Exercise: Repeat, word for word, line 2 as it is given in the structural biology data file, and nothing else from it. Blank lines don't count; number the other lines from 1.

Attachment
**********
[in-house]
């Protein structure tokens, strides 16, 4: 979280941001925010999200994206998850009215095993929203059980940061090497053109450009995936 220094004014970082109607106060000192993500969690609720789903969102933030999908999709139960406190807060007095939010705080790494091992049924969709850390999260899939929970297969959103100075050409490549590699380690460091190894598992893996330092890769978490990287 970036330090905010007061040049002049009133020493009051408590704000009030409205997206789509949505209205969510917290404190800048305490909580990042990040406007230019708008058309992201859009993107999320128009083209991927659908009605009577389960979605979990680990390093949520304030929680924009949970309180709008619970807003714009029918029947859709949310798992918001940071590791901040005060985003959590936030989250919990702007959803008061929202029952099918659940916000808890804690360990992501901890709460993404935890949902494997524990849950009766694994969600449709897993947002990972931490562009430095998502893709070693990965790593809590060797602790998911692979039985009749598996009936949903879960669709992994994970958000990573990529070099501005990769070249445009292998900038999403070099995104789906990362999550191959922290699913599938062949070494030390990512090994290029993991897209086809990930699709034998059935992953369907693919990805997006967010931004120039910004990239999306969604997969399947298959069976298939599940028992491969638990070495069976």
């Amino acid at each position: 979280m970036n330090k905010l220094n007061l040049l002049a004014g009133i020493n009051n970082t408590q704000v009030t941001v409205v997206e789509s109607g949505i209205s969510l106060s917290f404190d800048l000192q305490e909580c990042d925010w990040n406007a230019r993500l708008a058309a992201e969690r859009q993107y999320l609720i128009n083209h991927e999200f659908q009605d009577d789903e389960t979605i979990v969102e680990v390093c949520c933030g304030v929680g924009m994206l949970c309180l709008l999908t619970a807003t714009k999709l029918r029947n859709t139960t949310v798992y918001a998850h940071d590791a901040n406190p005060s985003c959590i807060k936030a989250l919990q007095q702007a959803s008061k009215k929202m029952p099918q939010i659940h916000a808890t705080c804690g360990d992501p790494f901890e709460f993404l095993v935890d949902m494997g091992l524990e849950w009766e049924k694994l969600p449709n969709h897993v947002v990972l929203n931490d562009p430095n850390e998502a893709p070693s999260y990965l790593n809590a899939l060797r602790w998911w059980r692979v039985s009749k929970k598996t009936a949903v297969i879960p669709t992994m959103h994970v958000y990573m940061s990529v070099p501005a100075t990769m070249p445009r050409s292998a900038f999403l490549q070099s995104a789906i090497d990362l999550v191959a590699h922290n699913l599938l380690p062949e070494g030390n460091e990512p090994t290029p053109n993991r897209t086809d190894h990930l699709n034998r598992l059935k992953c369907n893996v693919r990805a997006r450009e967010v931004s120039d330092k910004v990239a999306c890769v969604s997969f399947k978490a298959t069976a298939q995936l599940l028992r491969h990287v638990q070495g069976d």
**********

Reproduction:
């Protein structure tokens, strides 16, 4: 979280941001925010999200994206998850009215095993929203059980940061090497053109450009995936 220094004014970082109607106060000192993500969690609720789903969102933030999908999709139960406190807060007095939010705080790494091992049924969709850390999260899939929970297969959103100075050409490549590699380690460091190894598992893996330092890769978490990287 970036330090905010007061040049002049009133020493009051408590704000009030409205997206789509949505209205969510917290404190800048305490909580990042990040406007230019708008058309992201859009993107999320128009083209991927659908009605009577389960979605979990680990390093949520304030929680924009949970309180709008619970807003714009029918029947859709949310798992918001940071590791901040005060985003959590936030989250919990702007959803008061929202029952099918659940916000808890804690360990992501901890709460993404935890949902494997524990849950009766694994969600449709897993947002990972931490562009430095998502893709070693990965790593809590060797602790998911692979039985009749598996009936949903879960669709992994994970958000990573990529070099501005990769070249445009292998900038999403070099995104789906990362999550191959922290699913599938062949070494030390990512090994290029993991897209086809990930699709034998059935992953369907693919990805997006967010931004120039910004990239999306969604997969399947298959069976298939599940028992491969638990070495069976």